Now in its 14th year, the production is once again hosted and curated by Associate Artist Jonzi D who has changed the profile and influenced the development of the UK British hip hop dance and theatre scene over the last two decades.

jonzi D by Belinda Lwley

Jonzi D, image credit: Belinda Lawley

Breakin’ Convention is one of the world’s greatest celebrations of hip hop culture.

 

The tour line-up includes Soweto Skeleton Movers who mix comedic contortionism with the Pantsula dance style native to the townships of South Africa and perform to Kwaito music, a form of Afro house.

Breakin Convention 30 April 2017 at Sadlers Wells theatre.

Soweto Skeleton Movers, image credit: Paul Hampartsoumian

Joining them is Canadian group Tentacle Tribe, the Montreal-based dance company. Tentacle Tribe creates uncommon dance works with a contemporary twist using conceptual hip hop and influences from all types of earthly creatures.

tentacle_tribe_7 by Paul Hampartsoumian

Tentacle Tribe, image credit: Paul Hampartsoumian

Completing the international line up are Just Dance from South Korea with an updated vision of Korean shamanistic mask performance. Live Korean drumming accompanies a crew of poppers and B-boys, with many with world titles to their name.

 

The UK tour also offers local dance companies the opportunity to perform alongside the International acts. Local crews for The Lowry dates include:

 

Friday 19 May: 01612twelve95, Chad Taylor Dance, Fidget Feet, Shockout Arts

Saturday 20 May: Explosive, Lauren ‘Fidget’ Haywood, LadyBoy, Stage Pro Academy

 

 

Tickets on sale now https://www.thelowry.com/events/breakin-convention

 

The Wedding Singer

Wedding Singer

Based on Adam Sandler and Tim Herlihy’s monster hit movie The Wedding Singer arrives at Manchester’s Opera House full of hairspray and highlights for one week only.

Recreating the storyline familiar to film fans where loveable lead singer of wedding band ‘Simply Wed’ Robbie Hart (Jon Robyns) gets jilted at the alter by brutal bride Linda (Hannah Jay-Allan) who decides wedding singing just isn’t cool enough for her rock chick ways. Waitress Julia (Cassie Compton) helps Robbie eventually see past his misery and realise perhaps he hasn’t sung his final wedding song just yet!

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The Wedding Singer bursts into life from the opening, full of high energy dance routines and powerful performances Chad Beguelin’s witty and sharp lyrics are an absolute joy. Chockfull of laugh out loud moments this production is cheeky, charming and full of sass! West End favourite Jon Robyns takes on the role of Robbie Hart and delivers it perfectly, his Somebody Kill Me had the audience howling with laughter, his woeful misery at being dumped reminding us all just how truly ridiculous love can be. His voice is smooth and strong and the chemistry between Robbie and Julia (Cassie Compton) is perfect. Former X Factor contestant Compton is sweet and soulful; her harmonies with Robyns are simply beautiful. The show also hosts another X Factor favourite, 2006 X Factor finalist Ray Quinn who is tremendous in the role of Glen, odious and arrogant Quinn steps into Glen’s 80’s loafers and braces with ease, sharp and snarling, looking like he’s just walked off the set of Wall Street with his slicked back hair and suitcase sized mobile phone.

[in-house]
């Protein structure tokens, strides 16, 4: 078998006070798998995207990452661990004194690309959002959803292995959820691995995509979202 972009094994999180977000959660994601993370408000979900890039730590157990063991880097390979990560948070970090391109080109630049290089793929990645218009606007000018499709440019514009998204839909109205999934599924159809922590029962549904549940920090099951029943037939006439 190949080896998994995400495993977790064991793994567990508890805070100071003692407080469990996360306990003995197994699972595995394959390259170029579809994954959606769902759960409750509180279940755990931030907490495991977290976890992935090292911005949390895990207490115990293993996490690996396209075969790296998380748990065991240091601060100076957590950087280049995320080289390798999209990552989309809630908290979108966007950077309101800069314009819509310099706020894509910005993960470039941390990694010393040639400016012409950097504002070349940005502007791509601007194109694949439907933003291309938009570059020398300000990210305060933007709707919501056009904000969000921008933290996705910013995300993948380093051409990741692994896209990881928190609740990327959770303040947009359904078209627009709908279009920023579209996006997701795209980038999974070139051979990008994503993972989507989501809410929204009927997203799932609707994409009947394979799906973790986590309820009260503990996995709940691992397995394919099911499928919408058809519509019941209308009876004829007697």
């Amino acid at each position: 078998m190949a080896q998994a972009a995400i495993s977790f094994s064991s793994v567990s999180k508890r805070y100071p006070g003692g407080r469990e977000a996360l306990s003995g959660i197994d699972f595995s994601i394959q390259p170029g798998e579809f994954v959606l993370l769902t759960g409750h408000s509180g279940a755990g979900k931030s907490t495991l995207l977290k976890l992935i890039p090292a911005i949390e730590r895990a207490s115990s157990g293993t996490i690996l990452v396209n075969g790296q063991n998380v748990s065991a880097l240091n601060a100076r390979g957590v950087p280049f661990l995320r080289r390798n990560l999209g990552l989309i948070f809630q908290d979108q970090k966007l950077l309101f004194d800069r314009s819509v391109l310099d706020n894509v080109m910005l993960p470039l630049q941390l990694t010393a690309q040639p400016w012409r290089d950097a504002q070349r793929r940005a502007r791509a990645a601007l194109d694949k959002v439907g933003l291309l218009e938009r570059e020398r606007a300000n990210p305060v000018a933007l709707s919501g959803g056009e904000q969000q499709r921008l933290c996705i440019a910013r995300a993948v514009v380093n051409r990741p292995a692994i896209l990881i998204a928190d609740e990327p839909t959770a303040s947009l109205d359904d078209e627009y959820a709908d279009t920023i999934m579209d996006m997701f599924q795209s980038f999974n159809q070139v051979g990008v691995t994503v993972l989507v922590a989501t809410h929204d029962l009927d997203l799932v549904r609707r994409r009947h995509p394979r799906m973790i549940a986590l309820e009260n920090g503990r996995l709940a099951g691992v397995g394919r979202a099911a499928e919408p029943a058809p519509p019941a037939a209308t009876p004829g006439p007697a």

Special mention must go to Ruth Madoc who plays Rosie, Robbie’s randy rapping Grandmother, Madoc is hilarious and looks like she’s having just as much fun performing as the audience are having watching the show. Her paring with George (Samuel Holmes) for Move That Thang is a scream. Holmes as George delivers witty one lines throughout the production and his specially written song for the Bar Mitzvah just has to be seen!

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Director and choreographer Nick Winston has delivered a real treat of a production, with some stand out scenes that deserve special mention, All About the Green which opens act two packs a punch with some slick choreography and dynamic staging whilst Single in contrast is stripped back and simple but enormously effective, as the males of the cast share their woes whilst gathered behind the bar displaying some clever and entertaining choreography.

The Wedding Singer is a high energy, action packed, feel-good production, with a strong cast and a highly memorable score, it’s an absolute riot of an evening. Grab your hair crimper; slap on your best blue eye shadow and hot foot it down to the Opera House to party like its 1985!

Tickets available here http://www.atgtickets.com/shows/the-wedding-singer/opera-house-manchester/

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Sukanya

Sukanya

To say that Sukanya is Ravi Shankar’s only opera, while true, gives a misleading impression of his talent and influence on world music. Knowing he began writing it in the eighth decade of his life tells us more about his enthusiasm for music and his constant desire to find new ways to express this. It was to be his final work, and one can only imagine the weight of that in the hands of David Murphy, who completed the opera alongside Shankar’s daughter, Anoushka. Almost five years after Shankar’s death Murphy conducts the London Philharmonic for the opera’s premiere performances – the second of which is at The Lowry, Salford.

It feels like a true celebration, both of a life and of a true fusion of West and Eastern traditions. It opens with a solo sitar, the instrument for which Shankar was best known. Hearing Parimal Sadaphal play is probably as close as we’ll get to experiencing how Shankar might have interpreted it, given that he was taught by Shankar himself from the age of seven.